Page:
Contact: Jack Cardinal, 781.960.5208
BOSTON, MA – In response to Congresswoman Alexandria Ocasio-Cortez’s recent statement about the dismal state of dental care access on her Instagram story, the National Partnership for Dental Therapy encourages Congress to support improved dental access and coverage, including supporting dental therapists as a viable solution.
Statement from Tera Bianchi, Dental Access Program Director at Community Catalyst:
"Congresswoman Ocasio-Cortez said it best – the most important thing about dental care is your health. Your salary and your zip code should not determine whether or not you have a healthy mouth. By sharing her story, the congresswoman has shone a light on this often overlooked health care issue.
"As schools begin to reopen across the country, the data on oral health and children is clear: kids with poor oral health miss more school and get lower grades, 20 percent of kids have at least one untreated decayed tooth, and those from low-income families are two times more likely to have cavities. And, dental access is even worse for those who rely on public insurance programs – just one-third of U.S. dentists accept any public insurance and few within that one-third accept a significant number of patients with Medicaid.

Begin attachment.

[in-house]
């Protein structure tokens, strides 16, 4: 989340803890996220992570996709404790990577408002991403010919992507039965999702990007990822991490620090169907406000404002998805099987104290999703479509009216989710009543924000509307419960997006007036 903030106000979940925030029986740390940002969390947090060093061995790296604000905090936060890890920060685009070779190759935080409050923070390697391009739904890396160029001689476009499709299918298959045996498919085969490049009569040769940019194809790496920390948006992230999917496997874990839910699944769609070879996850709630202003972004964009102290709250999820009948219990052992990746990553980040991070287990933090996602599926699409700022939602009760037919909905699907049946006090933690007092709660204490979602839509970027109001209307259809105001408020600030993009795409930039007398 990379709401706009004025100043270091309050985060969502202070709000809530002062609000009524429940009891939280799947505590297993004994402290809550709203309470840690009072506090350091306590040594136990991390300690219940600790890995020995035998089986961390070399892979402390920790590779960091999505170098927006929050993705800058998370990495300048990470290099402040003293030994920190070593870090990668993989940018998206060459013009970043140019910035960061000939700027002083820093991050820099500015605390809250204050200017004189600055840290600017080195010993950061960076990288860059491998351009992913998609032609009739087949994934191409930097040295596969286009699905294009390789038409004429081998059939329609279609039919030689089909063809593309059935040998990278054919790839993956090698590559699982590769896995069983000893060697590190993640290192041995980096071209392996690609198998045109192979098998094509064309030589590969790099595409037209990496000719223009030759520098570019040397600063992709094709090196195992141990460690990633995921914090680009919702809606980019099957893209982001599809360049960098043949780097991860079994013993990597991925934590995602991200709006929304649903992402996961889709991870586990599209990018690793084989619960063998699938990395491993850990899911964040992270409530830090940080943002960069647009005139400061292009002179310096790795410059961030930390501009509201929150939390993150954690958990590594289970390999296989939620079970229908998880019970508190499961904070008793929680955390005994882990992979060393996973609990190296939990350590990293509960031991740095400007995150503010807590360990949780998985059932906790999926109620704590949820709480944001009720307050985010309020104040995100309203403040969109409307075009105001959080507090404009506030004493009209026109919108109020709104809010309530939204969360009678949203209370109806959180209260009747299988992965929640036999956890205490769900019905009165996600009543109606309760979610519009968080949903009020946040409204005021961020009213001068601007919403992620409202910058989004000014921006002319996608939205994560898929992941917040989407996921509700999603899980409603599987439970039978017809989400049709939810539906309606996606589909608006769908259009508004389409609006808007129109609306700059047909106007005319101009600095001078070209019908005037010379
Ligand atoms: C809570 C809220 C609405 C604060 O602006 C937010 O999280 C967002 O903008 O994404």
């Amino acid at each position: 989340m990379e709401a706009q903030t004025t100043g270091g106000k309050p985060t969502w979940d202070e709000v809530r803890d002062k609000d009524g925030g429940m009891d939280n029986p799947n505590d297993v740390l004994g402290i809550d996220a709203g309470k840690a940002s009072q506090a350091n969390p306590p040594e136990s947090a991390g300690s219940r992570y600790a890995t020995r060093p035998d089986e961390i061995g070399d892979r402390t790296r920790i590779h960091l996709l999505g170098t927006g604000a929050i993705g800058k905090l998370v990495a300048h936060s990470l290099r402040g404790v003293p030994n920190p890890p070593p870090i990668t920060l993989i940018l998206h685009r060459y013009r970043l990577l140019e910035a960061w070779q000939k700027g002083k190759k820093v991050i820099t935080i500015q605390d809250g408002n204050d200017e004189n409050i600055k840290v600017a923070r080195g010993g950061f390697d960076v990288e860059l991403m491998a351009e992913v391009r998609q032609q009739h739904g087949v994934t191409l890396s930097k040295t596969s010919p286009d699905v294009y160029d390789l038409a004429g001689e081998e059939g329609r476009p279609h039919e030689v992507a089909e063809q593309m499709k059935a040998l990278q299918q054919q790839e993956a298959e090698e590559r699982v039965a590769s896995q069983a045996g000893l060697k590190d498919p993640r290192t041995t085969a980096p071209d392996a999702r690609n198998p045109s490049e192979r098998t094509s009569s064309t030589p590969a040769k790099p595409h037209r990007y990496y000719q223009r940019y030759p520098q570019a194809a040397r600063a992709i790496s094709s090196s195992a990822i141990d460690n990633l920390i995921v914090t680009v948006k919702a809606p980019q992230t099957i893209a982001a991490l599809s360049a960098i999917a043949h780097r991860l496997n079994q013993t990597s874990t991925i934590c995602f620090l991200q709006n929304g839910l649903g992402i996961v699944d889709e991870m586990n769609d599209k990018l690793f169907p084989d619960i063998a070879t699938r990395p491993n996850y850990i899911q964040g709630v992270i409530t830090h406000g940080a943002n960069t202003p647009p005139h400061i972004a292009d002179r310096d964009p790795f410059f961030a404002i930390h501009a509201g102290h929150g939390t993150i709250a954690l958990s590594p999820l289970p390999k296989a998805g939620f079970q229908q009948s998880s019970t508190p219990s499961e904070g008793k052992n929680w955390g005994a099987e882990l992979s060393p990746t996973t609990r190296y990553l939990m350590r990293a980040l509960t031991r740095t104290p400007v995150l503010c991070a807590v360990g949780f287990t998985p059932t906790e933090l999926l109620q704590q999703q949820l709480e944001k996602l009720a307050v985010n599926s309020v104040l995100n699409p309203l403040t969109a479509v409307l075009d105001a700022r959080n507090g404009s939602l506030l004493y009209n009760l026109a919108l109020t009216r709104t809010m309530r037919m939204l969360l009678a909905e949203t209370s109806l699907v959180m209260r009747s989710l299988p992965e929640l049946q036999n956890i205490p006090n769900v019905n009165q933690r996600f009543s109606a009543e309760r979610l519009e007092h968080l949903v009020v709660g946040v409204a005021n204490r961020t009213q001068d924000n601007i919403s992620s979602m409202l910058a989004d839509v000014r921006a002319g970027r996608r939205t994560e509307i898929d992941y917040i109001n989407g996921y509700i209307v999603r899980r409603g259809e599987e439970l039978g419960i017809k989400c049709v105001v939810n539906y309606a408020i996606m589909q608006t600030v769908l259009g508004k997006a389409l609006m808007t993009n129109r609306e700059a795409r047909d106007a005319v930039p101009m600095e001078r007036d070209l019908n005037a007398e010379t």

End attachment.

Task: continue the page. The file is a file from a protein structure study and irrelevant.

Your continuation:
"For far too long, elite dentist lobby groups have put up roadblocks for dental therapists to enter states as a real solution for all communities because they see them as competition. They are choosing profits over maximizing solutions that will help kids, seniors, and low-income and rural communities get dental care. This puts nearly 60 million Americans at risk for major health issues.
"It’s an understatement to say this issue is a crisis for America’s health, but dental therapists are a proven solution. Dental therapists are increasing access to prevention services and reducing the need for extractions. The first dental therapy program in America recently passed a rigorous accreditation process by the same body that certifies dentist and dental hygienist programs. Put simply, dental therapists lead to more kids having healthier mouths, healthier bodies and keeping their natural born teeth."
"Improving communities’ oral health is a problem we can do something about. The question for leaders is pretty simple: Should all kids have equal access to dental care or not? Thank you, Congressman Ocasio-Cortez for amplifying the importance of oral health care, and we look forward to working with you and your office on solutions."
In just five years, there will be a projected shortage of more than 15,000 dentists. That shortage gets bigger when you factor in those who accept Medicaid and who know how to treat underserved communities. Barriers to dental care disproportionately affect low income, impoverished and elderly communities. Dental therapists focus on routine care, just like physician assistants, and make it possible for dental clinics to increase access to care where it is needed most. Dental therapists work or are authorized in 12 states, extending quality care to hundreds of thousands of Americans.